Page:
It’s the nature of the work, says Cathy that these connections happen so naturally. “People seeing people with disabilities being respected and getting opportunity in our community - it generates its own kind of positivity and people want to get involved.”
“All these connections happen in in a natural way, and that makes me very excited.”
This is how DASC became involved with the Halifax International Airport Authority for their newest social enterprise, DASC Refundables. “We met this lovely man who was a general manager at the Airport at the time, who, after some discussion, took on the initiative of helping DASC find a way to partner.” says Cathy.
He took Cathy and her team on a 4.5 hour tour of the Airport - to go through their services and see if there was something at the Airport that would be a good fit for programming at DASC. After the tour a few ideas were pinpointed including baggage cart maintenance, and refundables collection and recycling. The refundables was something DASC could act on immediately, and they have.
Since then, the enterprise has really picked up, and partnerships abound. They purchased a four-door pickup truck for hauling the refundables with support from 100 Women Who Care, municipal councillors and a partnership with Ford. “We’ve got this beautiful truck with our logo, and it goes to the airport Monday, Wednesday, Friday for clients to take the recycling depot.
“It’s great for clients for learning numeracy and literacy and about our impact on the environment.”
Once Miller Waste saw the impact this work was making, they approached DASC about employing clients at their facility, and are in the process of employing DASC clients! And there is more seasonal work to come: “there’s going to be another seasonal work crew project at Miller Waste in Burnside - where we’ll be painting and doing some minor repair upkeep on commercial garbage bins.”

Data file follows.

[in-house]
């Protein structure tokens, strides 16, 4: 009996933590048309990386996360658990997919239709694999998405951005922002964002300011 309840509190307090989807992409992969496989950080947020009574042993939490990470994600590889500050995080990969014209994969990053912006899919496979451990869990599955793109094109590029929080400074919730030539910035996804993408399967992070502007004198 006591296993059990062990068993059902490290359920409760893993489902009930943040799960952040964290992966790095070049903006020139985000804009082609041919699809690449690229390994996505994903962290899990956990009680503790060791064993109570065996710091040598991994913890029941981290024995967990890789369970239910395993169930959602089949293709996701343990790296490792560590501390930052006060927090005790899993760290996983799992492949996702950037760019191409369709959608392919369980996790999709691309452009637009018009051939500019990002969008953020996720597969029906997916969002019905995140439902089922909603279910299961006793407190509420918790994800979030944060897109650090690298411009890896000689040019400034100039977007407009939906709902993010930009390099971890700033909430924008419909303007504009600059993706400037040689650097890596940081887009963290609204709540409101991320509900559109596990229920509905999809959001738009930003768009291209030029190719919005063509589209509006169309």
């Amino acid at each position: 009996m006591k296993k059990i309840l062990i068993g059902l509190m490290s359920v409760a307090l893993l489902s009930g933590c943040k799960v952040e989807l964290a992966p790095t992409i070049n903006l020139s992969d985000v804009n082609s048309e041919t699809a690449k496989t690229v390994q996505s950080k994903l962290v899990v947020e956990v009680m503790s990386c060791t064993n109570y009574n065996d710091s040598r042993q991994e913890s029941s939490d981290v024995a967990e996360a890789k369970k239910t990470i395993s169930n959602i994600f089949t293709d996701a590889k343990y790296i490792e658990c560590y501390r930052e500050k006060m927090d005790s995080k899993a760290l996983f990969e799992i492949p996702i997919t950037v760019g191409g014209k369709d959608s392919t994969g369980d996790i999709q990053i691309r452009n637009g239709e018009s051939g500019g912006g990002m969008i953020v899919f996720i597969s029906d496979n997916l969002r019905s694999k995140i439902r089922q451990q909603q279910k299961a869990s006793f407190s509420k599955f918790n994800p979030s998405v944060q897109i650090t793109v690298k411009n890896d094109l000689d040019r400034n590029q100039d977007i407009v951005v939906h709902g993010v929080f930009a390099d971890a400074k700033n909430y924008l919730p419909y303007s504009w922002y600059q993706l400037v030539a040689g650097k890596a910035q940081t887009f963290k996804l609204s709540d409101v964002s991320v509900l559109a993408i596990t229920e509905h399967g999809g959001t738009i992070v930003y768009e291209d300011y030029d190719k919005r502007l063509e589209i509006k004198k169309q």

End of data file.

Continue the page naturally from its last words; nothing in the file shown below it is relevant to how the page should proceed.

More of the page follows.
Again, it’s all happened so naturally. Cathy says the key is when an organization’s mission is “so transparent to people by seeing the work, that they want to be a part of it and take their own steps to be involved.”
Given how well DASC is doing, I was curious to see what added value they saw in being Buy Social certified.
“We want to be a good corporate partner in Burnside - I feel like there’s potential for good partnerships here. Whenever we look for goods from a private company, I check their website to see what they’re doing in Corporate Social Responsibility. I’m hoping that Buy Social will help with that - show us the buyers who want to do good and connecting us with other contract opportunities.”
It’s a no-brainer for buyers and sellers to partner with Buy Social, says Cathy.
“Whenever you can double the value in what you buy and sell by supporting social enterprise - that’s an amazing thing. It can only be good. There’s no downside.”
Hopefully this Certification will open people’s eyes to what’s available right here.
“Sometimes there’s the perception that if you buy local or social that it’s more expensive - I haven’t found that yet. When you’re a non-profit, that’s the challenge - we have to make absolutely sure of value for the dollar. Not only our dollar, but taxpayers’ dollars. As a non profit - we have to be responsible for that.”
“And we need to make sure that our message is clear,” says Cathy “that even though we’re making money - that the money goes is directly supporting the social program and helps cover the business as well as some non funded social costs.”
To learn more about DASC, visit: http://dasc-ns.ca
To learn more about Buy Social, visit: http://buysocialcanada.ca